With members hailing from both North Georgia and Nashville, hard rock band Ethos explores a potent brew of hard rock rhythms, classical piano lines and intricately textured arrangements. Their combination of alt rock, metal and prog tendencies makes for an interesting and utterly captivating listening experience. But it’s more than just the volume or level of ferociousness; the band breaks down the assumptions we have about these particular sounds and adapts them to serve their purposes. The guitars are bent and broken while drums are mercilessly pummeled; it’s a fiery demonstration of the band’s ability to evoke an appropriate tonnage of sound and fury. Their work is loud, melodic and apt to put a strain on your neck from all the headbanging that’s likely to happen.

On record “Shade & Soil,” the band pairs some truly curious sounds, creating an aggressive and turbulent wave of noise that shelters lengths of sizzling guitar riffs, gossamer piano progressions and the odd bit of orchestral theatricality. There’s a vivid ferocity at work in the knotty rhythms and complex melodies that reside within each track. The band certainly knows how to take the elaborate situations and themes of prog rock and make them their own, dismantling the walls and edifices around the musical vagaries littering the post-hardcore landscape in which they find themselves. A clarity of purpose and direction imbues these songs with a focused perspective and layers of rock-centric catharses.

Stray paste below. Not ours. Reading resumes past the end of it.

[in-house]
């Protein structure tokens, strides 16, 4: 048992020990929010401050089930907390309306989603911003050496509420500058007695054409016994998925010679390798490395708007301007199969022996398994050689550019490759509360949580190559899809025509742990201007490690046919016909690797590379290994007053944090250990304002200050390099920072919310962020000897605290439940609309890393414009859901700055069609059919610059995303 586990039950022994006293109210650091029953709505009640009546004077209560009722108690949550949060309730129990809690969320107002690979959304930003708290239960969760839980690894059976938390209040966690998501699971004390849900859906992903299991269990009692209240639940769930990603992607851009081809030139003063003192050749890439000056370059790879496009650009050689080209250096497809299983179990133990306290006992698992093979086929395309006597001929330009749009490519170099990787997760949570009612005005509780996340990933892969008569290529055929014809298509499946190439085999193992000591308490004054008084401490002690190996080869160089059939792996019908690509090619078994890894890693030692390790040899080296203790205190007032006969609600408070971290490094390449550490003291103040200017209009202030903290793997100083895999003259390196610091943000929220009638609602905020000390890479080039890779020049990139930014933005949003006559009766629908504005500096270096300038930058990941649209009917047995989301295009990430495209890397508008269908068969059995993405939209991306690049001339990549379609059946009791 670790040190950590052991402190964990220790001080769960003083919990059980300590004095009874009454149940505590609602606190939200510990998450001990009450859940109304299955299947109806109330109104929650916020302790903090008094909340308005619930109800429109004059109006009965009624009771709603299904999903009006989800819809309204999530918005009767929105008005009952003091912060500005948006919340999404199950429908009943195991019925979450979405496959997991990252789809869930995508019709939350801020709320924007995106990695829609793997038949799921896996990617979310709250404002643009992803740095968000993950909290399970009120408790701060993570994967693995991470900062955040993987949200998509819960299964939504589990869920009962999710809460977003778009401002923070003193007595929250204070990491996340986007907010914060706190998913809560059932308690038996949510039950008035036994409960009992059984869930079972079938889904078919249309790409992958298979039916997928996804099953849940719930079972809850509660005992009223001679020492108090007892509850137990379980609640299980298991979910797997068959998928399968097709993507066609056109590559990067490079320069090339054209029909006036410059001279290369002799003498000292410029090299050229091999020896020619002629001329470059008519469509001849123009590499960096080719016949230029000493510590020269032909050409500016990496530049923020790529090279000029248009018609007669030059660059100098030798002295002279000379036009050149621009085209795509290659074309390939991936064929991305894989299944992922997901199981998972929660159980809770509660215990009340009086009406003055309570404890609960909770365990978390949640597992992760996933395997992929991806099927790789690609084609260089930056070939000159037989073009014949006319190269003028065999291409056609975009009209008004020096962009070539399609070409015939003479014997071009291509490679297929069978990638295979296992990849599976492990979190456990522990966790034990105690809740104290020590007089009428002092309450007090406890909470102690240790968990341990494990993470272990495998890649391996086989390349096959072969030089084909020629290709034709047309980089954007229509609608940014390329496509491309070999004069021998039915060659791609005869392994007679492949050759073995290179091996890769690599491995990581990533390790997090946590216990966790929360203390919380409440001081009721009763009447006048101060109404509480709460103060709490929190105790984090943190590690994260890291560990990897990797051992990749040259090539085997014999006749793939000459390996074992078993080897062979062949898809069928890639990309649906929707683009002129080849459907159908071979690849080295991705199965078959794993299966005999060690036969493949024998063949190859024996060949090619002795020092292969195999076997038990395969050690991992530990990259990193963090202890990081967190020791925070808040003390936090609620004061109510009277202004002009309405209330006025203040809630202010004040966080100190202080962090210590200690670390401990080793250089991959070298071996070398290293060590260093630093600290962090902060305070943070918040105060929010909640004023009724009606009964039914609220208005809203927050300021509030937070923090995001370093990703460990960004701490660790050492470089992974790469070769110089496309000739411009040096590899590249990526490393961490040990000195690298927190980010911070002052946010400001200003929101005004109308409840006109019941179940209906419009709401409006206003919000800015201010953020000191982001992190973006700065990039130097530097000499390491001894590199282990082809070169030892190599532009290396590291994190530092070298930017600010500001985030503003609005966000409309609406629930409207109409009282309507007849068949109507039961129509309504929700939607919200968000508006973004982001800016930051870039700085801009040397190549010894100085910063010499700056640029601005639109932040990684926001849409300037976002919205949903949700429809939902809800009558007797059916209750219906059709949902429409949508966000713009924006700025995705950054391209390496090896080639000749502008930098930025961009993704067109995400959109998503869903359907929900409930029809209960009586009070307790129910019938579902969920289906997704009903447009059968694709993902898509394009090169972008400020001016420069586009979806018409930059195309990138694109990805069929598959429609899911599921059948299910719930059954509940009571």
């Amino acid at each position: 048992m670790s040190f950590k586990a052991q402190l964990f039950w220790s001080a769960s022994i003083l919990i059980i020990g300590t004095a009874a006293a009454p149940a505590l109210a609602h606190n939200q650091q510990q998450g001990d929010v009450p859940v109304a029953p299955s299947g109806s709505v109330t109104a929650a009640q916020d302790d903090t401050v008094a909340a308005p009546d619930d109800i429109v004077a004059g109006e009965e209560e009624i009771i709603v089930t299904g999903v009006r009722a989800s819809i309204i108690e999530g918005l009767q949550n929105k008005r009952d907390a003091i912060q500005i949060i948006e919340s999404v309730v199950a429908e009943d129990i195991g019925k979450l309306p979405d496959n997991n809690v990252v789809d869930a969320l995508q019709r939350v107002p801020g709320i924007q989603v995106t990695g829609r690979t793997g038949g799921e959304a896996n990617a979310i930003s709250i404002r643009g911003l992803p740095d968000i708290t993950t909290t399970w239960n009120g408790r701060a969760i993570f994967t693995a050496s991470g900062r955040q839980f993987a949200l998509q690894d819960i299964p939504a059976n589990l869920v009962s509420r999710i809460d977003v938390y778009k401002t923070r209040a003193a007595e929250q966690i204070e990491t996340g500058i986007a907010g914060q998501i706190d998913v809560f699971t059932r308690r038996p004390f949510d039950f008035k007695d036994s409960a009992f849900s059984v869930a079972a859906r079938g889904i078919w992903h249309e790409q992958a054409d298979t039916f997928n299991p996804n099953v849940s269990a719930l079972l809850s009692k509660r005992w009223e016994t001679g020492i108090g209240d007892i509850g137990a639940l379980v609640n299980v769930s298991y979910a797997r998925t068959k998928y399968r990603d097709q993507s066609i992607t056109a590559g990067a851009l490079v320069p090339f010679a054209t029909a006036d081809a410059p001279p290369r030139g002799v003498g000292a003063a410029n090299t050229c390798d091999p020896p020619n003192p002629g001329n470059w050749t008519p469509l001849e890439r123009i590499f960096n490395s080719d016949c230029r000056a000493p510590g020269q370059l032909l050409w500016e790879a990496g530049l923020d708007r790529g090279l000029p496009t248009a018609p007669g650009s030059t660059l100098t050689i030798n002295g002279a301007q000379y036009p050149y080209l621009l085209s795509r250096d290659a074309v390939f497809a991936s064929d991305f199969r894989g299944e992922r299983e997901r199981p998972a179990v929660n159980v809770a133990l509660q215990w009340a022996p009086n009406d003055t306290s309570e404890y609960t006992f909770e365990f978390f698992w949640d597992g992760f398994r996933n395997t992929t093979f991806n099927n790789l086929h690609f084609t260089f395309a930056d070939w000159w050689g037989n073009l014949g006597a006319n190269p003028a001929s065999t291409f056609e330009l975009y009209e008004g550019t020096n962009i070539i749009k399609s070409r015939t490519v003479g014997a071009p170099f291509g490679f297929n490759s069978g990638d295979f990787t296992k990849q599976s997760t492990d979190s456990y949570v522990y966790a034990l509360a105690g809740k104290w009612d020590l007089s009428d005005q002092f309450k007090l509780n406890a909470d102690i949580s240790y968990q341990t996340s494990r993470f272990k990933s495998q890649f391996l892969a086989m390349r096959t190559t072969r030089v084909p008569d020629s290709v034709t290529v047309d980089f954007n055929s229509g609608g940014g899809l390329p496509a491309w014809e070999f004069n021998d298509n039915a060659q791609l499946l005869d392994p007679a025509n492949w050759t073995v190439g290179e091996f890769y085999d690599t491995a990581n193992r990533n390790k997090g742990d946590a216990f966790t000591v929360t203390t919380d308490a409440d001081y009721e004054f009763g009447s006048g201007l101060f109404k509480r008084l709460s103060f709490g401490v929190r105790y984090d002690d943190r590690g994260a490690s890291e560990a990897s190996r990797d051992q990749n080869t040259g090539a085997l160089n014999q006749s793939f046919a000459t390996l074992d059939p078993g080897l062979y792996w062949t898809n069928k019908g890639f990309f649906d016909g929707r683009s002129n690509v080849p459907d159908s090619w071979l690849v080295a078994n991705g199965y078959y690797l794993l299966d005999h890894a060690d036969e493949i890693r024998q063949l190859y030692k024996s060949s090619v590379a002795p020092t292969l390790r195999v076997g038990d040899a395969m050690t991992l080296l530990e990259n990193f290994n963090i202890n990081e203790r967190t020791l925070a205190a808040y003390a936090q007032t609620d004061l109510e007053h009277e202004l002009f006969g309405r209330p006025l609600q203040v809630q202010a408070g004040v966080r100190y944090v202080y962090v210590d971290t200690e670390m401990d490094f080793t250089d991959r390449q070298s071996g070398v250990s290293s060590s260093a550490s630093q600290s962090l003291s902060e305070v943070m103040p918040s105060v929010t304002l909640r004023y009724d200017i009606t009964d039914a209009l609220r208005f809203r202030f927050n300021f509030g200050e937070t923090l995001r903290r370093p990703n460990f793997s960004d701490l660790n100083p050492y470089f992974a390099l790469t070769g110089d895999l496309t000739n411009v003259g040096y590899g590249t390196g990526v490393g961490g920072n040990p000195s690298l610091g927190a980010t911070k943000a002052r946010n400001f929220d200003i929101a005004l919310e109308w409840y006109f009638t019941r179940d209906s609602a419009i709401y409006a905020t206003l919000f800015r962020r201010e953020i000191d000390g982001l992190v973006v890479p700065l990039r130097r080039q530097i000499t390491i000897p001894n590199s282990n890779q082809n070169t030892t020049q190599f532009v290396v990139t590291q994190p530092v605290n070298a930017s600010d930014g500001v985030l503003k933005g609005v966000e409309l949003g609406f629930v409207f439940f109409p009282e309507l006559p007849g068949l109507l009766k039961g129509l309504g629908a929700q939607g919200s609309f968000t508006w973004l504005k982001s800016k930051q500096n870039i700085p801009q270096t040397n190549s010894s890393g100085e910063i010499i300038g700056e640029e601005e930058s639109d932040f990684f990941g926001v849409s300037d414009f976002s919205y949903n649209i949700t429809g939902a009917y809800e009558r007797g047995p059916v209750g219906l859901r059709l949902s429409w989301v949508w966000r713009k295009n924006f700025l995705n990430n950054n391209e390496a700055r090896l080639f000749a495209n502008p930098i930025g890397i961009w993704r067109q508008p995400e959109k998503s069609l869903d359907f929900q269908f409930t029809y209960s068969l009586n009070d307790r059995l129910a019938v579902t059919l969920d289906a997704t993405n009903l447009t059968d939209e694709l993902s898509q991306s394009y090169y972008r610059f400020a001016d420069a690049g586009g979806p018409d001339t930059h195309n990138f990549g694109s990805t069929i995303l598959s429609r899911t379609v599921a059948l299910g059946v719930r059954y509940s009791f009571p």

As technically complex as the music is, the band wields their lyrical insights in a more impressionistic manner, with words and phrases spoken to evoke certain moods and feelings and fewer concerns with tangible experiences. Album opener “Shade & Soil” wraps its foggy vocals in a haze of brazen guitar licks and zealous piano chords. Other tracks such as “Frozen Memory” and “Agnosia” have an almost math rock-esque level of rhythmic entanglement, with sounds zigzagging around one another in endless layers of constriction and release. Closing the record with “Blinded,” the band ventures into some initial electronic beat-driven atmospheres, although the howl of voices and the thrum of live drums comes roaring back into sight before long and leaves you drifting somewhere in the lower ionosphere by the time the song comes to an end.

Joshua Pickard covers local and national music, film and other aspects of pop culture. You can contact him on FacebookTwitter or by emailThe opinions expressed in this column belong solely to the author, not or its employees.